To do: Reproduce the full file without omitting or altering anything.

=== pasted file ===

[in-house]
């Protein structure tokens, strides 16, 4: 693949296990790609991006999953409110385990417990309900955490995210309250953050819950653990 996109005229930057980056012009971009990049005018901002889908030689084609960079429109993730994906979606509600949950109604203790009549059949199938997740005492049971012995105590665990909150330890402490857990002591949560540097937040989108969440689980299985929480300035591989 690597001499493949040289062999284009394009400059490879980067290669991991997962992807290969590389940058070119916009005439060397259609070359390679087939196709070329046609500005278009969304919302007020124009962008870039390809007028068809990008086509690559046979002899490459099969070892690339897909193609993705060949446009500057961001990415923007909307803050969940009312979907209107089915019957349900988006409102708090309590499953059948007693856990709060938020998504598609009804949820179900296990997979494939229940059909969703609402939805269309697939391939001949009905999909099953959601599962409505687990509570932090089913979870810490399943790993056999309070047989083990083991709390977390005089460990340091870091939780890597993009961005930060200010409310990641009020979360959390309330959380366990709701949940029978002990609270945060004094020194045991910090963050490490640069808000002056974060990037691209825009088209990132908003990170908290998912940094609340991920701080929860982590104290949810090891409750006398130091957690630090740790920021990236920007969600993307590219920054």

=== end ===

[in-house]
């Protein structure tokens, strides 16, 4: 693949296990790609991006999953409110385990417990309900955490995210309250953050819950653990 996109005229930057980056012009971009990049005018901002889908030689084609960079429109993730994906979606509600949950109604203790009549059949199938997740005492049971012995105590665990909150330890402490857990002591949560540097937040989108969440689980299985929480300035591989 690597001499493949040289062999284009394009400059490879980067290669991991997962992807290969590389940058070119916009005439060397259609070359390679087939196709070329046609500005278009969304919302007020124009962008870039390809007028068809990008086509690559046979002899490459099969070892690339897909193609993705060949446009500057961001990415923007909307803050969940009312979907209107089915019957349900988006409102708090309590499953059948007693856990709060938020998504598609009804949820179900296990997979494939229940059909969703609402939805269309697939391939001949009905999909099953959601599962409505687990509570932090089913979870810490399943790993056999309070047989083990083991709390977390005089460990340091870091939780890597993009961005930060200010409310990641009020979360959390309330959380366990709701949940029978002990609270945060004094020194045991910090963050490490640069808000002056974060990037691209825009088209990132908003990170908290998912940094609340991920701080929860982590104290949810090891409750006398130091957690630090740790920021990236920007969600993307590219920054």